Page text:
Xenophobia, defined by Webster's dictionary as "hatred of foreigners," is said to be behind the escalating attacks on Zimbabweans, Malawians, Mozambicans, Pakistanis and other foreigners in South Africa, along with the impact of sharp price rises for food and fuel.
Tensions over the presence of large numbers of foreign immigrants, which have simmered in the past few years and occasionally resulted in violence, boiled over last week, leading to at least 42 deaths when armed mobs attacked residents of immigrant neighborhoods and looted foreign-owned stories in Johannesburg.
The violence spread to Cape Town and Durban Thursday; at least one immigrant, a Somali, was killed.
Not unlike the United States, South Africans complain that immigrants deprive local citizens of jobs and absorb precious public resources.
A South African intelligence official Friday accused pro-apartheid elements of stirring up the anti-immigrant violence, suggesting a renewal of the pre-1994 alliance between far-right whites and Zulu workers to discredit the ruling African National Congress.
From the US:
Hundreds of legal and illegal immigrants in Arizona are being sent back to their home countries, sometimes against their will, for medical treatment because they lack insurance.
In some cases, the FBI and police, responding to allegations of kidnapping, have been called in to halt such forcible removals, according to patients' lawyers. In one recent case, a sick baby who is a U.S. citizen born to an illegal immigrant was being transferred by helicopter to a waiting air ambulance for a flight to a hospital in Mexico when Tucson police intervened and brought the child back to the hospital.
The forcible removals are the result of federal and state law mandating that only U.S. citizens and legal residents are eligible for Medicaid. As a result, state hospitals are pressured to transport noncitizens, even if they're legally in the U.S., at the hospitals' expense, back to their home countries, at a cost of up to $100,000.
The alarming scenario has come to light in recent weeks with the dramatic case of Sonia Iscoa Del Cid, a house cleaner in the country legally under temporary protected status, who woke up from a coma last week only to realize that she was going to be forced back to her native Honduras because she lacked insurance for long-term care. The case galvanized the immigrant community in Phoenix.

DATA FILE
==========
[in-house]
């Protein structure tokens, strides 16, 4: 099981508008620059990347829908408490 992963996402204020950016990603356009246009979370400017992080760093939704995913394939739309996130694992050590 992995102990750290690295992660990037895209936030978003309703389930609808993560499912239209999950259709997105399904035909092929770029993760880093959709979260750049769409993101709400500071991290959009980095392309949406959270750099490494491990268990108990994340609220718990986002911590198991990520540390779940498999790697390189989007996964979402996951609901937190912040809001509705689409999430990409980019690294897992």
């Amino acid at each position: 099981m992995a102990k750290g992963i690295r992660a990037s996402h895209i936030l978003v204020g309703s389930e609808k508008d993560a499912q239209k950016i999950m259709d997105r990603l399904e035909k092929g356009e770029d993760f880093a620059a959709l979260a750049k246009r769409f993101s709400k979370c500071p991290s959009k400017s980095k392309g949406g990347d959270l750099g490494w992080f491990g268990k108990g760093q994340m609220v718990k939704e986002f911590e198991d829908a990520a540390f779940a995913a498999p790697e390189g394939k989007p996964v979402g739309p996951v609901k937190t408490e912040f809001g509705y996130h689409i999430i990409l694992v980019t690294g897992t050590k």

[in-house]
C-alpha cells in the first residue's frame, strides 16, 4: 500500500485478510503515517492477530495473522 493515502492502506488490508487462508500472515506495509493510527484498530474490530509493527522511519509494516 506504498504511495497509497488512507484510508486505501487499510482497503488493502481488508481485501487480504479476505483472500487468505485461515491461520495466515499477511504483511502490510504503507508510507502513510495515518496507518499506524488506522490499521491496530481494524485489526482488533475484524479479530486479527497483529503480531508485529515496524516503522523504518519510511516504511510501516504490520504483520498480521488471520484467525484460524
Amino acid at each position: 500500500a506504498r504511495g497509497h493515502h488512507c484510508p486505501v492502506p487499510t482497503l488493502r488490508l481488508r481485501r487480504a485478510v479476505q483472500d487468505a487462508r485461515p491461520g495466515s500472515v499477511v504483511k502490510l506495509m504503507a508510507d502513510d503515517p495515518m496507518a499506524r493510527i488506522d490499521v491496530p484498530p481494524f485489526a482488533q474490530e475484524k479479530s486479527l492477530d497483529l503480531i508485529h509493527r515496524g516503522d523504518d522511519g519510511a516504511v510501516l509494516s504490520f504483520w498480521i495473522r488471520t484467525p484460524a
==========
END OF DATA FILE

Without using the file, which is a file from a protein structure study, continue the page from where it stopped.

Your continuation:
On May 9, hours away from being flown to a small hospital in Honduras, where Del Cid no longer has any family or friends except for an elderly father, her lawyer filed a temporary restraining order preventing the move. Family and friends raised money through car washes, and received significant financial assistance from dozens of trial lawyers in Arizona, to pay the $20,000 bond ordered by a local judge.
Groups like No One Is Illegal (Toronto, Vancouver, Montreal, UK) offer a different vision for the future.
No One Is Illegal (NOII) UK challenges the ideology of immigration controls and campaigns for their total abolition. We oppose controls in principle and reject any idea there can be "fair" or "just" or "reasonable" or "non racist" controls. We make no distinction between "economic migrants" and "refugees", between the "legal" and the "illegal". These are political categories invented by politicians. We campaign to break down these categories and support free movement for all and unity between all.
First, we must share the bounty of what we have, and welcome contributions from every human.
But the entire undeveloped world moving to the developed world is obviously not possible or practical. So until we view the world as one community and all people as humans - not identified by some accident of geography or birth - and address poverty on a global scale, these desperate attempts at immigration will continue.
We need all societies to be open to immigration. But in the long term, we need all human populations to be properly sustained.